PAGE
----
Now, Mark, if you're referring to the thing where we see the side of someone's head in a high-production-value documentary, I agree--that's a little weird. But for a less formal presentation-oriented context, I think it can be quite acceptable, especially if you pay attention to the lighting and framing.
Not if you're switching to unmotivated third person viewpoint for someone having a first-person conversation with the audience.
Yeah, I'm with Mark.
Sorry Blaise, but I'm not buying the defense. It may have become a common practice, but to my eyeballs it is still very very jarring and very wrong.
I suppose I've gotten used to seeing worse things before, still don't like it though.
Fantastic Plastic Entertainment, Inc.
Yes, but that assumes that I'm trying to give the impression that there's a conversation between the presenter and audience. I'm not. The presenter is there to showcase the product, and a multi-camera environment is established by "live" cutaways to product details, etc.
My point is, it's NOT entirely unmotivated in certain contexts; we establish a secondary view of the object that the presenter is discussing, and usually handling, and additionally, we use that secondary view as a closer shot on the presenter when detail shots of the product aren't relevant.
You're not going to convince me that a profile shot of the presenter's face makes any sense in a context of that presenter addressing the lens in the main shot. If you are having an eye to eye "first person" conversation with the lens, the lens standing in for the audience, a sudden side profile cut-away of your head looking 45 degrees off the lens, though the same conversation is still taking place, makes no sense to me and I don't think it ever will.
It's an attempt at an affectation, like the one used so much in soap operas, where a person in a 2-person conversation turns away from the other person and keeps talking, but they've turned 180 degrees to face the camera, usually in extreme closeup and close foreground, maybe with the other actor in the frame over the shoulder, in deep background.
It's an artificial construct from stage acting.
Nobody really holds conversations like that, not for more than a few seconds, anyway, in real life. If I talked to you face to face and suddenly did a 180 turn on my heel and held most of the rest of the discussion facing directly away from you, you would think there was something wrong with me.
The point of the soap opera 2-shot is to communicate some interior emotional information in the facing actor, usually their attempt to hide a deep dark secret or disguise an emotion that would give them away.
None of that artifice applies in the presenter shot you're talking about, when that presenter is addressing the camera.
It is "okay" to use that shot when your camera is an omniscient 3rd person view...
Because the lens is not the entity being addressed. It's witnessing but not involved.
Well then why bother starting a "discussion" about it? 😉
I get it, you have strong feelings about it, but all your examples are based on narrative, which really has no bearing on the (sole) context in which I use this technique. That is, for a multi-camera, product-focused shoot in which (a) we're trying to preserve a live feel, or actually broadcasting live, (b) need a cutaway shot showcasing product features which will, inevitably, result in off-axis eyelines, and (c) still need to use the secondary shot to cover minor edits, in the case that we're not broadcasting live.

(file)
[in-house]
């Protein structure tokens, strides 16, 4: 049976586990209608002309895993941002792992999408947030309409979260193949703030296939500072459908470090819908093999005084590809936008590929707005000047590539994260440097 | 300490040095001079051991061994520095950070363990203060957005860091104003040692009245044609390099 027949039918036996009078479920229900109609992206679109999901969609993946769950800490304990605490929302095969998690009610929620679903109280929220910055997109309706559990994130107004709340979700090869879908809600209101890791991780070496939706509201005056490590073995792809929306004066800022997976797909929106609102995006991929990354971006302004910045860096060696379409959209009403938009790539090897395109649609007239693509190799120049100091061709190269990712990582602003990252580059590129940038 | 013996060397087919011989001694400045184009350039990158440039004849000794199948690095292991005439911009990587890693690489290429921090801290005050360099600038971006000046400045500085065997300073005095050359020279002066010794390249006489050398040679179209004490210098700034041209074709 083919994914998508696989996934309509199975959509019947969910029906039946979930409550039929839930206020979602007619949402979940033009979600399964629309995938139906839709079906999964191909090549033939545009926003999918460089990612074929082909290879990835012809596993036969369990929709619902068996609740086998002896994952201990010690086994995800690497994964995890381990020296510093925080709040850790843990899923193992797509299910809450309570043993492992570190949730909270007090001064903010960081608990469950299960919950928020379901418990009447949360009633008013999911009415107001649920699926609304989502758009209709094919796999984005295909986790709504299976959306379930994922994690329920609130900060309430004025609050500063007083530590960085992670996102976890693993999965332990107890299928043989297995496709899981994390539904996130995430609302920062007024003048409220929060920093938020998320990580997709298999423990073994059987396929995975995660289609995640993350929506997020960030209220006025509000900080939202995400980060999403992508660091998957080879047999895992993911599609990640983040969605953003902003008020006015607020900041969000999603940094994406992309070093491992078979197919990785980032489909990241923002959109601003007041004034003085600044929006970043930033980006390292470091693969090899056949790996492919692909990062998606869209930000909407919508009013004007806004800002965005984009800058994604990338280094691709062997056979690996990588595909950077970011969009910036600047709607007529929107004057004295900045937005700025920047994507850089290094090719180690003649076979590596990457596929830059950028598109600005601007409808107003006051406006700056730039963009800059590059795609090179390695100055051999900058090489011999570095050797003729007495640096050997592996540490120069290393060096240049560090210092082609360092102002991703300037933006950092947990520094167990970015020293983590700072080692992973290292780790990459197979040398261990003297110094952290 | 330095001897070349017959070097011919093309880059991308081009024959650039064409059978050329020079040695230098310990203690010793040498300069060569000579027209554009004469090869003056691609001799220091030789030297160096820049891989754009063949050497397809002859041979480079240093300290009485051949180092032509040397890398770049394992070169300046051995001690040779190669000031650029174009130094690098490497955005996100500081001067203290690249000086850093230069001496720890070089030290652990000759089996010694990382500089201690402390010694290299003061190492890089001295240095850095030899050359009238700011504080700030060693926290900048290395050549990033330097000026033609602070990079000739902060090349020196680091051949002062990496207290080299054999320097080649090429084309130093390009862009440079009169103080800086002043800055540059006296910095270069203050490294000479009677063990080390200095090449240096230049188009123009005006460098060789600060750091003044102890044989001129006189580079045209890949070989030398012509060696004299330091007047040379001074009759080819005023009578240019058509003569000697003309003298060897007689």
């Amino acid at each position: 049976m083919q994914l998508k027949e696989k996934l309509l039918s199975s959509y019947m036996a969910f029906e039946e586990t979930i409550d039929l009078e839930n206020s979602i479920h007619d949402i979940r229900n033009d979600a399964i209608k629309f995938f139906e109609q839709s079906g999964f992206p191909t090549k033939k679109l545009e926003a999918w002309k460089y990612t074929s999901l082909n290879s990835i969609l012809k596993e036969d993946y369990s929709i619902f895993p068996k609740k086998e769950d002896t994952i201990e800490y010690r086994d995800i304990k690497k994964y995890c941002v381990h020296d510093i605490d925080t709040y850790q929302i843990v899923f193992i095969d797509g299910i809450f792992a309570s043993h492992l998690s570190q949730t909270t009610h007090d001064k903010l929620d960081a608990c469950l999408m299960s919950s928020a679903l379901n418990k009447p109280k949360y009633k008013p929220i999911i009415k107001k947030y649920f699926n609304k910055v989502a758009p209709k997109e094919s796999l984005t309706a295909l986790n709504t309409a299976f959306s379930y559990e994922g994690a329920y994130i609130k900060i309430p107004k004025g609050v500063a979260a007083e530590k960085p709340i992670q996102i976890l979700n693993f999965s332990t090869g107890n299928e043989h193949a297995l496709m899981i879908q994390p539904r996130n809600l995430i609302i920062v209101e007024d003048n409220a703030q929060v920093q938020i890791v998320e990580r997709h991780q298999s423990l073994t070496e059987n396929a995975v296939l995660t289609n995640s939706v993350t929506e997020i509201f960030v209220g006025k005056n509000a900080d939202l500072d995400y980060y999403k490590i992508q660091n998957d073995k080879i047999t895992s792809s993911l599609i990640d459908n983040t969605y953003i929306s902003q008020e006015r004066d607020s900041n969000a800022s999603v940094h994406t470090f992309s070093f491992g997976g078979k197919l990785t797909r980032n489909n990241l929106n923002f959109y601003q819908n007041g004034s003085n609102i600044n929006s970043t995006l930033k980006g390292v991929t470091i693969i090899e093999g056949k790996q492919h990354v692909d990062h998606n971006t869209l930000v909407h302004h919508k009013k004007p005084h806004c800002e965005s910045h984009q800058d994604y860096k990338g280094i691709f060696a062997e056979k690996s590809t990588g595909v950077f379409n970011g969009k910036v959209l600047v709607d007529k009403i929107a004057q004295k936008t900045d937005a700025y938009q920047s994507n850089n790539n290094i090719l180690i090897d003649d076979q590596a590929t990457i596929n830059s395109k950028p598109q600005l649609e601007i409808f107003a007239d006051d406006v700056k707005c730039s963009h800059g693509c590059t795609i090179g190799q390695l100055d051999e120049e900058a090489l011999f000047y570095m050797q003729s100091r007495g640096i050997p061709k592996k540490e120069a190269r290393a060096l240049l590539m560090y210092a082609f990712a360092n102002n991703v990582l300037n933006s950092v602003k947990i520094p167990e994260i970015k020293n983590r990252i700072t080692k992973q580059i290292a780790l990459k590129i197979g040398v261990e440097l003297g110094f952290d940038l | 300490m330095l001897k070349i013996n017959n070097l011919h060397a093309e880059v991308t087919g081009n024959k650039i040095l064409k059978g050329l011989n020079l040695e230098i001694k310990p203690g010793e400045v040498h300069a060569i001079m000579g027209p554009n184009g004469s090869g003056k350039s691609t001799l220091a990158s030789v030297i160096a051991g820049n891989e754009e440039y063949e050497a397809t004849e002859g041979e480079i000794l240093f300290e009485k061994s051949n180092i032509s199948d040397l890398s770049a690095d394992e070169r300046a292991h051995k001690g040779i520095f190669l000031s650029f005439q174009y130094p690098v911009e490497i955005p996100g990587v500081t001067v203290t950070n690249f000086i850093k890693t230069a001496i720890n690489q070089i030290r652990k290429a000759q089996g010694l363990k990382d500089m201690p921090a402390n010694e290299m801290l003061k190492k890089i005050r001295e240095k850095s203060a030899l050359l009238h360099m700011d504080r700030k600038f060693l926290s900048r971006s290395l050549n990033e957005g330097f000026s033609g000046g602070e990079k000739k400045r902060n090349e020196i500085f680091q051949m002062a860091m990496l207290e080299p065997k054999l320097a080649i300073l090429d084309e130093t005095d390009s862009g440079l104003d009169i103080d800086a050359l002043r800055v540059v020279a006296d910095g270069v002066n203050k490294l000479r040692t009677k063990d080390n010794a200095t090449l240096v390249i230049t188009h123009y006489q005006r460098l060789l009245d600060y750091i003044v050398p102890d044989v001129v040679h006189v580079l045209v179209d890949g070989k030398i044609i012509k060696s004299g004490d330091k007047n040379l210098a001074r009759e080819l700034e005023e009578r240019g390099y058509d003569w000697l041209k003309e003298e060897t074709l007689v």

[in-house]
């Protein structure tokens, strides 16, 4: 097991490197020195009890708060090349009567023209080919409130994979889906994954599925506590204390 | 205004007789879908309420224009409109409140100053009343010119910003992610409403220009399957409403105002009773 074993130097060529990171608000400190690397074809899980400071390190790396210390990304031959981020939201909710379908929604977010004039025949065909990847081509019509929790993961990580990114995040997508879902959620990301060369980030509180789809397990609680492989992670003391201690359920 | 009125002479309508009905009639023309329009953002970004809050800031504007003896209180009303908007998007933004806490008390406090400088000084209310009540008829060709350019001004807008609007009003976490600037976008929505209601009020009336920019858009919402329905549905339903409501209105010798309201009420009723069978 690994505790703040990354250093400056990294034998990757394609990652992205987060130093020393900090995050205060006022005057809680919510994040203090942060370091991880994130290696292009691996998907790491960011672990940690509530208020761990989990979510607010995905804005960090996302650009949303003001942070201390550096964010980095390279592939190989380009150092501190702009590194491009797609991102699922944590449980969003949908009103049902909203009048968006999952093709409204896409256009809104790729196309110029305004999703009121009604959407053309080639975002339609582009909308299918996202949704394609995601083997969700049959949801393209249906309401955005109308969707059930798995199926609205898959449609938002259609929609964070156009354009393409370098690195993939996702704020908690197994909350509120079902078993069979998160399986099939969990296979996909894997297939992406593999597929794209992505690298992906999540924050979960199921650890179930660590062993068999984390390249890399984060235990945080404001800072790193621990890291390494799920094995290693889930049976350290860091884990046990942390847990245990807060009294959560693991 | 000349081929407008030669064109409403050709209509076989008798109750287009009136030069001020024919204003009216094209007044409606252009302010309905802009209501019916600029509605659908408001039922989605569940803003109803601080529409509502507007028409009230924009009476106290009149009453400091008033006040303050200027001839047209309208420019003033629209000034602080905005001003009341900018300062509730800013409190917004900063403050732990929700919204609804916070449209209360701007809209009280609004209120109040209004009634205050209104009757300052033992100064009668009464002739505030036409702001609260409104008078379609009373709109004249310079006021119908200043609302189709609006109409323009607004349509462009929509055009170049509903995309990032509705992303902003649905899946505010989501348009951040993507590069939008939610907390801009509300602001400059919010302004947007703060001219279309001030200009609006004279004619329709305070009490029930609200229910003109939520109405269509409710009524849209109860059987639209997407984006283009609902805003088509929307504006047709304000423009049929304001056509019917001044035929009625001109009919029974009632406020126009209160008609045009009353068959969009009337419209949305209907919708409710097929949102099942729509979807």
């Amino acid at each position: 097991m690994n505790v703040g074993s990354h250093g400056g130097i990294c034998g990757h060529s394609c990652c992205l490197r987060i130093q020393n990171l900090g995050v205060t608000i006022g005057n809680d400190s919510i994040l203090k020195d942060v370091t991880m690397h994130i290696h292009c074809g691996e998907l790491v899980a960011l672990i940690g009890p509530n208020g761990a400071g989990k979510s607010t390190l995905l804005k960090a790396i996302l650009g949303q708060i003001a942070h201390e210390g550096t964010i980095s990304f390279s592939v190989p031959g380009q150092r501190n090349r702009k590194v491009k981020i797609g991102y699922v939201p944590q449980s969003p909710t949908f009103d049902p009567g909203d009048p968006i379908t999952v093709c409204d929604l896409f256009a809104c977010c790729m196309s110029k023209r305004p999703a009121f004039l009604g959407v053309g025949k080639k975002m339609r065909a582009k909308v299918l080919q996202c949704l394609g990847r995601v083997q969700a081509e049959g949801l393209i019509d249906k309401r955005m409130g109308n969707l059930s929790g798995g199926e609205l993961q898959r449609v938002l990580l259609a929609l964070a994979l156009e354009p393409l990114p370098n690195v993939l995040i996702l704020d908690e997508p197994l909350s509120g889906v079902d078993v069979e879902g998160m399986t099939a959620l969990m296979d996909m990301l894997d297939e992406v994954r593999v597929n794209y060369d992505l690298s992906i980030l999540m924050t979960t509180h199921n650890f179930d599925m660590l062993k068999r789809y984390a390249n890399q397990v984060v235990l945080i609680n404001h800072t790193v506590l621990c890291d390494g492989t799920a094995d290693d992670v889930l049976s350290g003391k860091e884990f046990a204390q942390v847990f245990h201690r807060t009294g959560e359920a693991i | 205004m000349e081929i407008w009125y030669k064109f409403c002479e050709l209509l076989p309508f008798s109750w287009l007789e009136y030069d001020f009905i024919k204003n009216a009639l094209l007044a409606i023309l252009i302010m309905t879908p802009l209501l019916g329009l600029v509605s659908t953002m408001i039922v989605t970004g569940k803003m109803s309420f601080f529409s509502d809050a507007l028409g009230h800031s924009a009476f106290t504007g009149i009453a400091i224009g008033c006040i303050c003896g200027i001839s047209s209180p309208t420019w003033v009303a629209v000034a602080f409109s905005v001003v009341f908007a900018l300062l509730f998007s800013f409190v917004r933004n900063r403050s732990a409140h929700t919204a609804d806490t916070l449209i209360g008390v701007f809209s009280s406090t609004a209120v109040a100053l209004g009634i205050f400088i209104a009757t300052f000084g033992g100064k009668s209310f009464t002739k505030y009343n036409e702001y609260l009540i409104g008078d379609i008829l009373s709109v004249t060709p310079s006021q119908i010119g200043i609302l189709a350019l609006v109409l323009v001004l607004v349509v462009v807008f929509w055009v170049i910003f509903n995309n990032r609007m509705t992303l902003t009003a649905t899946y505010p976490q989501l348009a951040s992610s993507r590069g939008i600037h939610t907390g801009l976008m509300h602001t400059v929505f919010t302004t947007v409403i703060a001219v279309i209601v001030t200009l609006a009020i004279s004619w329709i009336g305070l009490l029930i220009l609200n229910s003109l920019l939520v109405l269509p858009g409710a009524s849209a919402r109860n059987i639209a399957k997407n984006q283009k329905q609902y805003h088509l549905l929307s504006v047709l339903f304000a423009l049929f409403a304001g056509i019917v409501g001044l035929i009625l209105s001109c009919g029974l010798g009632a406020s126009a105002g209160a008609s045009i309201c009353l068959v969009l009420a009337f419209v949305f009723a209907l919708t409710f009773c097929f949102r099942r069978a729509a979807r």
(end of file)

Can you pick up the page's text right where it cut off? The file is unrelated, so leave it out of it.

My point being, in many ways my use of it is much closer to live event coverage; just as we don't complain that a TED speaker isn't looking at the active camera at all times, in the presentation-oriented context, it's not always crucial that eyelines are preserved. Camera 1 is always the direction of the audience, but camera 2 needs to rove in order to pick up details of the presentation that the audience (i.e. camera 1, in a wider shot) wouldn't necessarily see without the assistance of the second view.
Your TED example is not relevant because TED speakers are not addressing the camera as primary audience. TED presentations are third-person observations of the speaker talking to a crowd, interspersed with cut-aways to graphics and more.
Know Vince? "Hey, are you seeing this, camera-guy?"
Vince's presentation is all first-person to the camera. Yes, he has cut-aways, he has wide-shots, he has close-ups, but wherever you see his head, his eyes are on the lens. Always. He is talking "first person" to one person in that lens, one viewer. He's not giving you a profile shot of his head looking at someone off-camera as a cut-away. It would not make sense in the context of the presentation.
But people who don't get this first-person/third-person distinction are making this mistake every day.
When Ron Popeil is presenting, he's presenting to a live studio audience. There, you CAN take a side profile of Ron, with or without his rotating ginsu knife broiler. Because it's a third-person view of a conversation he's having with an audience.
I really don't know how else I can make you understand the distinction.
All I want in my career is to be better than Vince--I know it well ☺
I get it--but here's what you're not hearing from my end: I WANT to create the sense of a live presentation. I do it on purpose, to facilitate that feel, in the cases that I use it. Whether there's a real audience or not, I shoot it as though there is because in these cases, the company I do these for is addressing their customers as a tribe, collectively, not like Vince, who's trying to hustle you one-on-one.